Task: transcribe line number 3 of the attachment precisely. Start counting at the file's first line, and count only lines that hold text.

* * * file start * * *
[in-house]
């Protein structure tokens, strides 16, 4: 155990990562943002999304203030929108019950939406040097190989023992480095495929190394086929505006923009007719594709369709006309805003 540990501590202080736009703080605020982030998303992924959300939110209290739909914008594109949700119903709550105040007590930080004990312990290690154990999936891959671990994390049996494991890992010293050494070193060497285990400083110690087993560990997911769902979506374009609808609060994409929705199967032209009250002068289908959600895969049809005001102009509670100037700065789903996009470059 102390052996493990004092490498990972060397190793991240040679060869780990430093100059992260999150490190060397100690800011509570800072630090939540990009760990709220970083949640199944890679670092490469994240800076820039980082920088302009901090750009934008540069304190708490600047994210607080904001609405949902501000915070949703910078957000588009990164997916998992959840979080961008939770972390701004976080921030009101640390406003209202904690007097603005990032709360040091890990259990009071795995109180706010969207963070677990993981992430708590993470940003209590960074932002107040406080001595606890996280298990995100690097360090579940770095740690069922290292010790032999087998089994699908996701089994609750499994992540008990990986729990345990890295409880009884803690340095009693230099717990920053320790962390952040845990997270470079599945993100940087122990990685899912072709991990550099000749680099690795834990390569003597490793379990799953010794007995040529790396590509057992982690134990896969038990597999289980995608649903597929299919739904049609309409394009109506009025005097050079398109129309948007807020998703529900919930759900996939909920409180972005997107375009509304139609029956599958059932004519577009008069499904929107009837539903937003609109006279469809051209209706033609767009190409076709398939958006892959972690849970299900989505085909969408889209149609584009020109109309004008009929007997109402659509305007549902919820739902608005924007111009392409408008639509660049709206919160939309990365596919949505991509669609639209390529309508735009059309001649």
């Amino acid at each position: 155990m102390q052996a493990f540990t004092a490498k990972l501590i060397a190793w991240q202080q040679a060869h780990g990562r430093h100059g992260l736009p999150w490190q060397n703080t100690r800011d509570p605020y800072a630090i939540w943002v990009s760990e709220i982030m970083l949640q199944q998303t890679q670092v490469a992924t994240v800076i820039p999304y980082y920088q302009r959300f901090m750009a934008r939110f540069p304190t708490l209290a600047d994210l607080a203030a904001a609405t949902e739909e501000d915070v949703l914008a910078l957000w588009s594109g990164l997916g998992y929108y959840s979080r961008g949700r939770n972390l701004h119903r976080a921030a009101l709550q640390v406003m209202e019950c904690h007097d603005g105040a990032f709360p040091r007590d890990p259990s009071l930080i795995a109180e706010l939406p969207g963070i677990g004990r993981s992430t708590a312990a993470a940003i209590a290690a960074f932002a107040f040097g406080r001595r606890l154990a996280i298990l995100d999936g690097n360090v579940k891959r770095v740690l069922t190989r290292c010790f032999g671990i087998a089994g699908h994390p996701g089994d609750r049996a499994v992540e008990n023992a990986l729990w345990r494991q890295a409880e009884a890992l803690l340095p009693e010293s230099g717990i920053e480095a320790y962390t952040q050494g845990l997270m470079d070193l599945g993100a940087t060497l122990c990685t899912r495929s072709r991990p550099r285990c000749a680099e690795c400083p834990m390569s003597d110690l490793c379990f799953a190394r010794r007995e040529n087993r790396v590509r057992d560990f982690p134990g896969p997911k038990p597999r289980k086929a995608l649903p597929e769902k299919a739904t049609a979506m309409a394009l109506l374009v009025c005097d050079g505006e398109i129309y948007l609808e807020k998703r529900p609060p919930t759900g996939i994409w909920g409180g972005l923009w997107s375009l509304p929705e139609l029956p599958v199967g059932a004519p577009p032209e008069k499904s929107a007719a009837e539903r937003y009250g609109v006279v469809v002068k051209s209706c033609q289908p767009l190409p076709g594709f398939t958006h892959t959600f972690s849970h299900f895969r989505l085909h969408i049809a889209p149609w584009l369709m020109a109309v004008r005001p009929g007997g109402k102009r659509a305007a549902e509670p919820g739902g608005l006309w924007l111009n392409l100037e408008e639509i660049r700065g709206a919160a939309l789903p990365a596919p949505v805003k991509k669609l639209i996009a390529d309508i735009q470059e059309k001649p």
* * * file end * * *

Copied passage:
């Amino acid at each position: 155990m102390q052996a493990f540990t004092a490498k990972l501590i060397a190793w991240q202080q040679a060869h780990g990562r430093h100059g992260l736009p999150w490190q060397n703080t100690r800011d509570p605020y800072a630090i939540w943002v990009s760990e709220i982030m970083l949640q199944q998303t890679q670092v490469a992924t994240v800076i820039p999304y980082y920088q302009r959300f901090m750009a934008r939110f540069p304190t708490l209290a600047d994210l607080a203030a904001a609405t949902e739909e501000d915070v949703l914008a910078l957000w588009s594109g990164l997916g998992y929108y959840s979080r961008g949700r939770n972390l701004h119903r976080a921030a009101l709550q640390v406003m209202e019950c904690h007097d603005g105040a990032f709360p040091r007590d890990p259990s009071l930080i795995a109180e706010l939406p969207g963070i677990g004990r993981s992430t708590a312990a993470a940003i209590a290690a960074f932002a107040f040097g406080r001595r606890l154990a996280i298990l995100d999936g690097n360090v579940k891959r770095v740690l069922t190989r290292c010790f032999g671990i087998a089994g699908h994390p996701g089994d609750r049996a499994v992540e008990n023992a990986l729990w345990r494991q890295a409880e009884a890992l803690l340095p009693e010293s230099g717990i920053e480095a320790y962390t952040q050494g845990l997270m470079d070193l599945g993100a940087t060497l122990c990685t899912r495929s072709r991990p550099r285990c000749a680099e690795c400083p834990m390569s003597d110690l490793c379990f799953a190394r010794r007995e040529n087993r790396v590509r057992d560990f982690p134990g896969p997911k038990p597999r289980k086929a995608l649903p597929e769902k299919a739904t049609a979506m309409a394009l109506l374009v009025c005097d050079g505006e398109i129309y948007l609808e807020k998703r529900p609060p919930t759900g996939i994409w909920g409180g972005l923009w997107s375009l509304p929705e139609l029956p599958v199967g059932a004519p577009p032209e008069k499904s929107a007719a009837e539903r937003y009250g609109v006279v469809v002068k051209s209706c033609q289908p767009l190409p076709g594709f398939t958006h892959t959600f972690s849970h299900f895969r989505l085909h969408i049809a889209p149609w584009l369709m020109a109309v004008r005001p009929g007997g109402k102009r659509a305007a549902e509670p919820g739902g608005l006309w924007l111009n392409l100037e408008e639509i660049r700065g709206a919160a939309l789903p990365a596919p949505v805003k991509k669609l639209i996009a390529d309508i735009q470059e059309k001649p």